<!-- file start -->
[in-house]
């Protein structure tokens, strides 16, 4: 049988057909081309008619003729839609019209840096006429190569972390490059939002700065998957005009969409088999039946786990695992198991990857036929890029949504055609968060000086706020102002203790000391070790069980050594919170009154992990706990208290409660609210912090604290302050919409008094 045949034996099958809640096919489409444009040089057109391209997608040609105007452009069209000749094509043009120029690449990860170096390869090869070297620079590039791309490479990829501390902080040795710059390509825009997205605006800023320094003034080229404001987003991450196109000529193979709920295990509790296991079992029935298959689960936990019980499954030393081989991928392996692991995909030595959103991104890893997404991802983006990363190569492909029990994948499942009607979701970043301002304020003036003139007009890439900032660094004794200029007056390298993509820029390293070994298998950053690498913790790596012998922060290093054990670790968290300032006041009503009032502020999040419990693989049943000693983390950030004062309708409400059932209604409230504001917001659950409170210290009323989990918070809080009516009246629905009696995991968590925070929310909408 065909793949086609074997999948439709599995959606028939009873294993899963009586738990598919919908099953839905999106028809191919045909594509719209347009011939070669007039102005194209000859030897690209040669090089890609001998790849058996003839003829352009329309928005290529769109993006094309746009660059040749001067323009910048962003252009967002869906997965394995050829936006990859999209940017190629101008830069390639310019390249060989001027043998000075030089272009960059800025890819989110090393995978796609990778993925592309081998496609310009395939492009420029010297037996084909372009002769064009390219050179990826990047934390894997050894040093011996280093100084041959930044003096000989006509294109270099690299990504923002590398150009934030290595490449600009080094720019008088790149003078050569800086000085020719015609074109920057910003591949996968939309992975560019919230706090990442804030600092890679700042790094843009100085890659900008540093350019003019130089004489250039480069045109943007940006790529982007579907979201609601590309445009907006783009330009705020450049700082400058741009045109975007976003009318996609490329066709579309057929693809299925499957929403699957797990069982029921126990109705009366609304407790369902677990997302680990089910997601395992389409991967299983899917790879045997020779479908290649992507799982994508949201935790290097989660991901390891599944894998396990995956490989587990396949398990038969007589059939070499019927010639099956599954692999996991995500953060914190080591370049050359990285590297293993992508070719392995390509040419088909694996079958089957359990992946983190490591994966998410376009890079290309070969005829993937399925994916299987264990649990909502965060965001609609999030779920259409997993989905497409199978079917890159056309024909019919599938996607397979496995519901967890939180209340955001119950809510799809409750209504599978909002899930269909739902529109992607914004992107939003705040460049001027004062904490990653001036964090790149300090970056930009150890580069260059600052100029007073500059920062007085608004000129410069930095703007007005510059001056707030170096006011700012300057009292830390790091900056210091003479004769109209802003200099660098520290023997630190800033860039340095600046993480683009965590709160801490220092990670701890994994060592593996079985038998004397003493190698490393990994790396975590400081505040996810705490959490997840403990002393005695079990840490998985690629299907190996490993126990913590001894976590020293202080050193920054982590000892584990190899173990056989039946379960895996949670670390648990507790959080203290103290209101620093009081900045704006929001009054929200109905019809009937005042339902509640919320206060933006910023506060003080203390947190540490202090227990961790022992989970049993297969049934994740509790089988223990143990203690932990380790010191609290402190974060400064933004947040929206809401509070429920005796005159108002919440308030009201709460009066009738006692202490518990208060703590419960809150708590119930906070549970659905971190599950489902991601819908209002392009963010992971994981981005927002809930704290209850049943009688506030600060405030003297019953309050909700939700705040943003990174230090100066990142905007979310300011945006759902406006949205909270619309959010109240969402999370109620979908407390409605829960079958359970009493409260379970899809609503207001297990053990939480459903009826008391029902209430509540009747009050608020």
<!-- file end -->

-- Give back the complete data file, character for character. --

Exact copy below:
[in-house]
């Protein structure tokens, strides 16, 4: 049988057909081309008619003729839609019209840096006429190569972390490059939002700065998957005009969409088999039946786990695992198991990857036929890029949504055609968060000086706020102002203790000391070790069980050594919170009154992990706990208290409660609210912090604290302050919409008094 045949034996099958809640096919489409444009040089057109391209997608040609105007452009069209000749094509043009120029690449990860170096390869090869070297620079590039791309490479990829501390902080040795710059390509825009997205605006800023320094003034080229404001987003991450196109000529193979709920295990509790296991079992029935298959689960936990019980499954030393081989991928392996692991995909030595959103991104890893997404991802983006990363190569492909029990994948499942009607979701970043301002304020003036003139007009890439900032660094004794200029007056390298993509820029390293070994298998950053690498913790790596012998922060290093054990670790968290300032006041009503009032502020999040419990693989049943000693983390950030004062309708409400059932209604409230504001917001659950409170210290009323989990918070809080009516009246629905009696995991968590925070929310909408 065909793949086609074997999948439709599995959606028939009873294993899963009586738990598919919908099953839905999106028809191919045909594509719209347009011939070669007039102005194209000859030897690209040669090089890609001998790849058996003839003829352009329309928005290529769109993006094309746009660059040749001067323009910048962003252009967002869906997965394995050829936006990859999209940017190629101008830069390639310019390249060989001027043998000075030089272009960059800025890819989110090393995978796609990778993925592309081998496609310009395939492009420029010297037996084909372009002769064009390219050179990826990047934390894997050894040093011996280093100084041959930044003096000989006509294109270099690299990504923002590398150009934030290595490449600009080094720019008088790149003078050569800086000085020719015609074109920057910003591949996968939309992975560019919230706090990442804030600092890679700042790094843009100085890659900008540093350019003019130089004489250039480069045109943007940006790529982007579907979201609601590309445009907006783009330009705020450049700082400058741009045109975007976003009318996609490329066709579309057929693809299925499957929403699957797990069982029921126990109705009366609304407790369902677990997302680990089910997601395992389409991967299983899917790879045997020779479908290649992507799982994508949201935790290097989660991901390891599944894998396990995956490989587990396949398990038969007589059939070499019927010639099956599954692999996991995500953060914190080591370049050359990285590297293993992508070719392995390509040419088909694996079958089957359990992946983190490591994966998410376009890079290309070969005829993937399925994916299987264990649990909502965060965001609609999030779920259409997993989905497409199978079917890159056309024909019919599938996607397979496995519901967890939180209340955001119950809510799809409750209504599978909002899930269909739902529109992607914004992107939003705040460049001027004062904490990653001036964090790149300090970056930009150890580069260059600052100029007073500059920062007085608004000129410069930095703007007005510059001056707030170096006011700012300057009292830390790091900056210091003479004769109209802003200099660098520290023997630190800033860039340095600046993480683009965590709160801490220092990670701890994994060592593996079985038998004397003493190698490393990994790396975590400081505040996810705490959490997840403990002393005695079990840490998985690629299907190996490993126990913590001894976590020293202080050193920054982590000892584990190899173990056989039946379960895996949670670390648990507790959080203290103290209101620093009081900045704006929001009054929200109905019809009937005042339902509640919320206060933006910023506060003080203390947190540490202090227990961790022992989970049993297969049934994740509790089988223990143990203690932990380790010191609290402190974060400064933004947040929206809401509070429920005796005159108002919440308030009201709460009066009738006692202490518990208060703590419960809150708590119930906070549970659905971190599950489902991601819908209002392009963010992971994981981005927002809930704290209850049943009688506030600060405030003297019953309050909700939700705040943003990174230090100066990142905007979310300011945006759902406006949205909270619309959010109240969402999370109620979908407390409605829960079958359970009493409260379970899809609503207001297990053990939480459903009826008391029902209430509540009747009050608020």